Boston has a little bit of everything when it comes to dining. Not an upscale city to speak of, you can find fine dining just as easily as you can find good pub food. Looking for local, fresh caught seafood? Outstanding Korean, Thai or Ethiopian cuisine? Gourmet pasta and pizza? Vegetarian and vegan? Food truck fare? You can find it all in Boston and Cambridge, in diverse varieties.
The Massachusetts Office of Travel & Tourism has launched an “Ask a Local” mobile app for iPhones that offers commentary from local residents on where the best places are to eat. It’s a free download on iTunes. Locals also use Zagat, Yelp, Trip Advisor and Google to search for restaurant reviews. Also, pick up a free Boston Phoenix newspaper for the latest news on grub in Boston neighborhoods.
Check out the Neighborhoods section to learn more about cuisine in various neighborhoods.
As for nightlife, remember that Boston was founded by Puritan dissenters. Many of the Blue Laws that were on the books in 1630 came back in the early 20th Century. Bars close between 11:00 p.m. and 2:00 a.m. (check the websites for hours). And bartenders and bouncers adhere to strict state laws checking identification to ward off underage drinking.
“Quack quack!” your way through the city on the famous Boston Duck Tours in Back Bay, where an amphibious bus-boat drives you through Boston streets and waterways. Or take a stroll through Boston Common along the Freedom Trail to see first-hand how “Massachusetts invented America.” The Public Garden is in full bloom, adding to the romance of the legendary Swan Boats in the park’s lagoon. Stop by the Cheers bar, where the burgers are hot and “everybody knows your name.” Learn the riveting story of Massachusetts’ 1783 ban on slavery as told along the Black Heritage Trail.
Shop for high-end couture on Newbury Street or indoors at Copley Place. The shopping and restaurants at the Prudential Center will certainly lure you in and keep you there until dinner upstairs, at the Top of the Hub, will awe you with the breathtaking views and scrumptious dinners served nightly.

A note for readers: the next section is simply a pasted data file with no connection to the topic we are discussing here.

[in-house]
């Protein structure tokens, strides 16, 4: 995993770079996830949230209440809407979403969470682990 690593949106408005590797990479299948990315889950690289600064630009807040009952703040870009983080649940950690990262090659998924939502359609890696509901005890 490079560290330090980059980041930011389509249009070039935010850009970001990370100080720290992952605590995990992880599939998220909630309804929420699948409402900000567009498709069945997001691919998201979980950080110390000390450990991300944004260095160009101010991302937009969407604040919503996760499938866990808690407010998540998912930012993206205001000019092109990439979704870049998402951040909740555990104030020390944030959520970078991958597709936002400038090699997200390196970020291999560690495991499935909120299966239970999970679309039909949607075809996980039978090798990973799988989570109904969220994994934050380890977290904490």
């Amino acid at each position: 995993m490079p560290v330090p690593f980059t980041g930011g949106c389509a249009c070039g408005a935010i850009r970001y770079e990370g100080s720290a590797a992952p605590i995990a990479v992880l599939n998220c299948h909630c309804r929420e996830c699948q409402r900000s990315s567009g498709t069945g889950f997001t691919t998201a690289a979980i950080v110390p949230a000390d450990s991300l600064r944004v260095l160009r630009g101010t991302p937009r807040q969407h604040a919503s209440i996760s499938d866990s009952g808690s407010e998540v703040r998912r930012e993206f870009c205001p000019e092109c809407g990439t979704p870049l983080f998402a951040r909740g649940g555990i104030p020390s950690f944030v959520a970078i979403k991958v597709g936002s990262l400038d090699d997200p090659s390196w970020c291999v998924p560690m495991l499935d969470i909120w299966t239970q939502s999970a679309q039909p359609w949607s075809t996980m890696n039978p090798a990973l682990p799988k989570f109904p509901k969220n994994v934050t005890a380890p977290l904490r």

Use the Charlie Card on the MBTA (the U.S.’s first subway system) to get around while you’re here. Faneuil Hall, often referred to as the “Cradle of Liberty,” comes alive in the summer. Festive street performers wow you with magic, acrobatics, and feats of balloon-twisting among lots of other entertainment. All the incredible shopping at the adjacent Faneuil Hall Marketplace will certainly work up an appetite, although you’ll have a hard time choosing just one place to eat, as the marketplace has an unrivalled number of delicious restaurants and cuisines from which to choose.
Eat freshly shucked shellfish at the Union Oyster House, the oldest continuously operating restaurant in the country. Believe it or not, the Chart House on the harbor once served as the office of John Hancock himself. In the adjacent North End, Boston’s Little Italy, grab a cappuccino, gelato, or pastry along Hanover Street.
But don’t forget Boston classics new and old: the Boston Ballet, Blue Man Group, the Boston Pops, the New England Aquarium, the Museum of Fine Arts, the Institute of Contemporary Art, the newly renovated Boston Children’s Museum, the vast Museum of Science, the outlying gems of Boston Harbor, the Boston Harbor Islands, and the quintessential summertime seafaring adventure: whale watching.